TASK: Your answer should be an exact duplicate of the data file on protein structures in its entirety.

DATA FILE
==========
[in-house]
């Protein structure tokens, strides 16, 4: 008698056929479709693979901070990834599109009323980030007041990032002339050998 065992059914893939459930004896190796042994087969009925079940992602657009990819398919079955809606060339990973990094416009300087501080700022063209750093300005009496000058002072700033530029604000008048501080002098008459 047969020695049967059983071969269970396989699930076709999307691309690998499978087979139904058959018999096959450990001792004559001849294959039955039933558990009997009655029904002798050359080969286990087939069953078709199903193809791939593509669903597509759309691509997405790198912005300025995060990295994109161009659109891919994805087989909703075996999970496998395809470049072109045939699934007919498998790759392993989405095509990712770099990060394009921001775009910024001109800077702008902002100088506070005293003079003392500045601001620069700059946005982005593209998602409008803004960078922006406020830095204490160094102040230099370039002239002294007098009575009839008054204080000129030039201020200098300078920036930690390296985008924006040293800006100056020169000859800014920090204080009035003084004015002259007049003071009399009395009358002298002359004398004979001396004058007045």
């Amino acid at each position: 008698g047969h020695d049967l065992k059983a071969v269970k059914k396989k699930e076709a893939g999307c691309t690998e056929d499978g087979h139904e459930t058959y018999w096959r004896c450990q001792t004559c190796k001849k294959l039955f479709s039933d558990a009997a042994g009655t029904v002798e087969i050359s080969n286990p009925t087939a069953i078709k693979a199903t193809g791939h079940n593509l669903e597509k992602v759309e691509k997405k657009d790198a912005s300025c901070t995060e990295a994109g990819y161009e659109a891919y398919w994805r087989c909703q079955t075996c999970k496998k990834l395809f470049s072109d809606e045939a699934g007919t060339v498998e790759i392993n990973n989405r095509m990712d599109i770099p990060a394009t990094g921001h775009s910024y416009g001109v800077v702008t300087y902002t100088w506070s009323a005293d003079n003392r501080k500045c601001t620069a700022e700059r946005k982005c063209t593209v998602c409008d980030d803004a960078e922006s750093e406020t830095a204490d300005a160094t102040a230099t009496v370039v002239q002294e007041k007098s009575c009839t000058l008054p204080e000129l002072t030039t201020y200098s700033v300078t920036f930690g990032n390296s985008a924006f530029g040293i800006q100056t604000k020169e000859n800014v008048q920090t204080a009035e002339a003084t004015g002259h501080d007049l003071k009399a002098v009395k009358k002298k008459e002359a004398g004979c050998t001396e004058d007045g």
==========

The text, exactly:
[in-house]
């Protein structure tokens, strides 16, 4: 008698056929479709693979901070990834599109009323980030007041990032002339050998 065992059914893939459930004896190796042994087969009925079940992602657009990819398919079955809606060339990973990094416009300087501080700022063209750093300005009496000058002072700033530029604000008048501080002098008459 047969020695049967059983071969269970396989699930076709999307691309690998499978087979139904058959018999096959450990001792004559001849294959039955039933558990009997009655029904002798050359080969286990087939069953078709199903193809791939593509669903597509759309691509997405790198912005300025995060990295994109161009659109891919994805087989909703075996999970496998395809470049072109045939699934007919498998790759392993989405095509990712770099990060394009921001775009910024001109800077702008902002100088506070005293003079003392500045601001620069700059946005982005593209998602409008803004960078922006406020830095204490160094102040230099370039002239002294007098009575009839008054204080000129030039201020200098300078920036930690390296985008924006040293800006100056020169000859800014920090204080009035003084004015002259007049003071009399009395009358002298002359004398004979001396004058007045």
């Amino acid at each position: 008698g047969h020695d049967l065992k059983a071969v269970k059914k396989k699930e076709a893939g999307c691309t690998e056929d499978g087979h139904e459930t058959y018999w096959r004896c450990q001792t004559c190796k001849k294959l039955f479709s039933d558990a009997a042994g009655t029904v002798e087969i050359s080969n286990p009925t087939a069953i078709k693979a199903t193809g791939h079940n593509l669903e597509k992602v759309e691509k997405k657009d790198a912005s300025c901070t995060e990295a994109g990819y161009e659109a891919y398919w994805r087989c909703q079955t075996c999970k496998k990834l395809f470049s072109d809606e045939a699934g007919t060339v498998e790759i392993n990973n989405r095509m990712d599109i770099p990060a394009t990094g921001h775009s910024y416009g001109v800077v702008t300087y902002t100088w506070s009323a005293d003079n003392r501080k500045c601001t620069a700022e700059r946005k982005c063209t593209v998602c409008d980030d803004a960078e922006s750093e406020t830095a204490d300005a160094t102040a230099t009496v370039v002239q002294e007041k007098s009575c009839t000058l008054p204080e000129l002072t030039t201020y200098s700033v300078t920036f930690g990032n390296s985008a924006f530029g040293i800006q100056t604000k020169e000859n800014v008048q920090t204080a009035e002339a003084t004015g002259h501080d007049l003071k009399a002098v009395k009358k002298k008459e002359a004398g004979c050998t001396e004058d007045g």